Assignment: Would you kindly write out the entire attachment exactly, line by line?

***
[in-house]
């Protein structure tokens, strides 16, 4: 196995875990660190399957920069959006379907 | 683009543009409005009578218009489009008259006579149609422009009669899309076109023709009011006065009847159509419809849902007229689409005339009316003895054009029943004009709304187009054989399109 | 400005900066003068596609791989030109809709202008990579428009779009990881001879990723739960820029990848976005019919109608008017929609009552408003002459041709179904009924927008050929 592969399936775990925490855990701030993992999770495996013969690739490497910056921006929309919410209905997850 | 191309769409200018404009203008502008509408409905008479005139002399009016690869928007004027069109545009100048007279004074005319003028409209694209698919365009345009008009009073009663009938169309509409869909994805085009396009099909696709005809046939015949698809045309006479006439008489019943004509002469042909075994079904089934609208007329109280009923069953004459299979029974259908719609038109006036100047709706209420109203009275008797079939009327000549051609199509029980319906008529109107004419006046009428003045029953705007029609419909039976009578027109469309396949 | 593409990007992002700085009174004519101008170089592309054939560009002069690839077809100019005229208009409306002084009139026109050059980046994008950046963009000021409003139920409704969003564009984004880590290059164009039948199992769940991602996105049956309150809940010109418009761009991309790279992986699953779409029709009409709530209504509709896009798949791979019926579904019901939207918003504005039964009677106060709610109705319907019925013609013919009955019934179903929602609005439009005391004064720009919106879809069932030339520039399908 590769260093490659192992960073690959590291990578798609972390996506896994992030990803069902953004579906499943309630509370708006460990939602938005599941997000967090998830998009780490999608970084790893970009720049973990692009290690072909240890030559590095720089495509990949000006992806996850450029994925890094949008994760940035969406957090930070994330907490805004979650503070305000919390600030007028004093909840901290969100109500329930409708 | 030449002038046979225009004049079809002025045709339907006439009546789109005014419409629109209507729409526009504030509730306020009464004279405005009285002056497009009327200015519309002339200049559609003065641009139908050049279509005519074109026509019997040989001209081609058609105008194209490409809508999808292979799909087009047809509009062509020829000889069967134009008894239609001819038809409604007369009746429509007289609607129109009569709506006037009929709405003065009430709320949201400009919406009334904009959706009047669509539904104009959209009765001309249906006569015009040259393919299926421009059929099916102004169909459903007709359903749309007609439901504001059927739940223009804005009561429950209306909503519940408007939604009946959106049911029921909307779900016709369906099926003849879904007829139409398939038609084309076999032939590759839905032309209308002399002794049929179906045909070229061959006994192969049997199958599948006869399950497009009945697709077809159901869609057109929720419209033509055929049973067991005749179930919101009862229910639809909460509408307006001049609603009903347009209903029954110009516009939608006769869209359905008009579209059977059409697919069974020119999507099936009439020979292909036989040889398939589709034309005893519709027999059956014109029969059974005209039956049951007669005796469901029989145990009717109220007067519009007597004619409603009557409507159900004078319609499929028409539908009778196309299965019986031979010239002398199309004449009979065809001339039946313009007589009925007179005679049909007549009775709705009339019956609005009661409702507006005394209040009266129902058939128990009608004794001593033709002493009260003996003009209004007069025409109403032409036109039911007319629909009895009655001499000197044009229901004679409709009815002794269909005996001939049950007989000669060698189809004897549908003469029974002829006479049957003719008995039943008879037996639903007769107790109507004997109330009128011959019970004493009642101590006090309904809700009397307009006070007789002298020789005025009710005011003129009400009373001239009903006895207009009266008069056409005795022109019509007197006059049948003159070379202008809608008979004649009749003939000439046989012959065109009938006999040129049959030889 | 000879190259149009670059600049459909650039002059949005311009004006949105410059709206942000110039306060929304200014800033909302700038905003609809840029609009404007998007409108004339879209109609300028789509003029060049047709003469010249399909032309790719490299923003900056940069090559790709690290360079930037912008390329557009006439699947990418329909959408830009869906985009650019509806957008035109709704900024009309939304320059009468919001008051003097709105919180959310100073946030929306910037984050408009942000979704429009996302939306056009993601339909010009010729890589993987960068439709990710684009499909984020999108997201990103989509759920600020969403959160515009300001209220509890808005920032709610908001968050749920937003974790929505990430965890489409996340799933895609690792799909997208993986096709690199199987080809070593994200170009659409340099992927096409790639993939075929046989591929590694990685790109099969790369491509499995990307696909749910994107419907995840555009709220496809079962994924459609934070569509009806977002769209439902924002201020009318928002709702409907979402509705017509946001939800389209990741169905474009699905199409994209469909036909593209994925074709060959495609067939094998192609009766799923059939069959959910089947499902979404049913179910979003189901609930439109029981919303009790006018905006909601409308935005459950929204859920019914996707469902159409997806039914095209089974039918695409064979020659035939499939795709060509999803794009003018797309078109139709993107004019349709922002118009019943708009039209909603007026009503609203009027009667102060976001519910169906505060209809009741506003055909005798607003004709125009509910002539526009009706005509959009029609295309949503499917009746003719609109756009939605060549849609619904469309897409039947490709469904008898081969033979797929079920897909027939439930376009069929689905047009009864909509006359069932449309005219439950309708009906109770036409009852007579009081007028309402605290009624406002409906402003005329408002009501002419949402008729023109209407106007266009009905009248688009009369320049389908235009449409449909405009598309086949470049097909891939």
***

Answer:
[in-house]
């Protein structure tokens, strides 16, 4: 196995875990660190399957920069959006379907 | 683009543009409005009578218009489009008259006579149609422009009669899309076109023709009011006065009847159509419809849902007229689409005339009316003895054009029943004009709304187009054989399109 | 400005900066003068596609791989030109809709202008990579428009779009990881001879990723739960820029990848976005019919109608008017929609009552408003002459041709179904009924927008050929 592969399936775990925490855990701030993992999770495996013969690739490497910056921006929309919410209905997850 | 191309769409200018404009203008502008509408409905008479005139002399009016690869928007004027069109545009100048007279004074005319003028409209694209698919365009345009008009009073009663009938169309509409869909994805085009396009099909696709005809046939015949698809045309006479006439008489019943004509002469042909075994079904089934609208007329109280009923069953004459299979029974259908719609038109006036100047709706209420109203009275008797079939009327000549051609199509029980319906008529109107004419006046009428003045029953705007029609419909039976009578027109469309396949 | 593409990007992002700085009174004519101008170089592309054939560009002069690839077809100019005229208009409306002084009139026109050059980046994008950046963009000021409003139920409704969003564009984004880590290059164009039948199992769940991602996105049956309150809940010109418009761009991309790279992986699953779409029709009409709530209504509709896009798949791979019926579904019901939207918003504005039964009677106060709610109705319907019925013609013919009955019934179903929602609005439009005391004064720009919106879809069932030339520039399908 590769260093490659192992960073690959590291990578798609972390996506896994992030990803069902953004579906499943309630509370708006460990939602938005599941997000967090998830998009780490999608970084790893970009720049973990692009290690072909240890030559590095720089495509990949000006992806996850450029994925890094949008994760940035969406957090930070994330907490805004979650503070305000919390600030007028004093909840901290969100109500329930409708 | 030449002038046979225009004049079809002025045709339907006439009546789109005014419409629109209507729409526009504030509730306020009464004279405005009285002056497009009327200015519309002339200049559609003065641009139908050049279509005519074109026509019997040989001209081609058609105008194209490409809508999808292979799909087009047809509009062509020829000889069967134009008894239609001819038809409604007369009746429509007289609607129109009569709506006037009929709405003065009430709320949201400009919406009334904009959706009047669509539904104009959209009765001309249906006569015009040259393919299926421009059929099916102004169909459903007709359903749309007609439901504001059927739940223009804005009561429950209306909503519940408007939604009946959106049911029921909307779900016709369906099926003849879904007829139409398939038609084309076999032939590759839905032309209308002399002794049929179906045909070229061959006994192969049997199958599948006869399950497009009945697709077809159901869609057109929720419209033509055929049973067991005749179930919101009862229910639809909460509408307006001049609603009903347009209903029954110009516009939608006769869209359905008009579209059977059409697919069974020119999507099936009439020979292909036989040889398939589709034309005893519709027999059956014109029969059974005209039956049951007669005796469901029989145990009717109220007067519009007597004619409603009557409507159900004078319609499929028409539908009778196309299965019986031979010239002398199309004449009979065809001339039946313009007589009925007179005679049909007549009775709705009339019956609005009661409702507006005394209040009266129902058939128990009608004794001593033709002493009260003996003009209004007069025409109403032409036109039911007319629909009895009655001499000197044009229901004679409709009815002794269909005996001939049950007989000669060698189809004897549908003469029974002829006479049957003719008995039943008879037996639903007769107790109507004997109330009128011959019970004493009642101590006090309904809700009397307009006070007789002298020789005025009710005011003129009400009373001239009903006895207009009266008069056409005795022109019509007197006059049948003159070379202008809608008979004649009749003939000439046989012959065109009938006999040129049959030889 | 000879190259149009670059600049459909650039002059949005311009004006949105410059709206942000110039306060929304200014800033909302700038905003609809840029609009404007998007409108004339879209109609300028789509003029060049047709003469010249399909032309790719490299923003900056940069090559790709690290360079930037912008390329557009006439699947990418329909959408830009869906985009650019509806957008035109709704900024009309939304320059009468919001008051003097709105919180959310100073946030929306910037984050408009942000979704429009996302939306056009993601339909010009010729890589993987960068439709990710684009499909984020999108997201990103989509759920600020969403959160515009300001209220509890808005920032709610908001968050749920937003974790929505990430965890489409996340799933895609690792799909997208993986096709690199199987080809070593994200170009659409340099992927096409790639993939075929046989591929590694990685790109099969790369491509499995990307696909749910994107419907995840555009709220496809079962994924459609934070569509009806977002769209439902924002201020009318928002709702409907979402509705017509946001939800389209990741169905474009699905199409994209469909036909593209994925074709060959495609067939094998192609009766799923059939069959959910089947499902979404049913179910979003189901609930439109029981919303009790006018905006909601409308935005459950929204859920019914996707469902159409997806039914095209089974039918695409064979020659035939499939795709060509999803794009003018797309078109139709993107004019349709922002118009019943708009039209909603007026009503609203009027009667102060976001519910169906505060209809009741506003055909005798607003004709125009509910002539526009009706005509959009029609295309949503499917009746003719609109756009939605060549849609619904469309897409039947490709469904008898081969033979797929079920897909027939439930376009069929689905047009009864909509006359069932449309005219439950309708009906109770036409009852007579009081007028309402605290009624406002409906402003005329408002009501002419949402008729023109209407106007266009009905009248688009009369320049389908235009449409449909405009598309086949470049097909891939």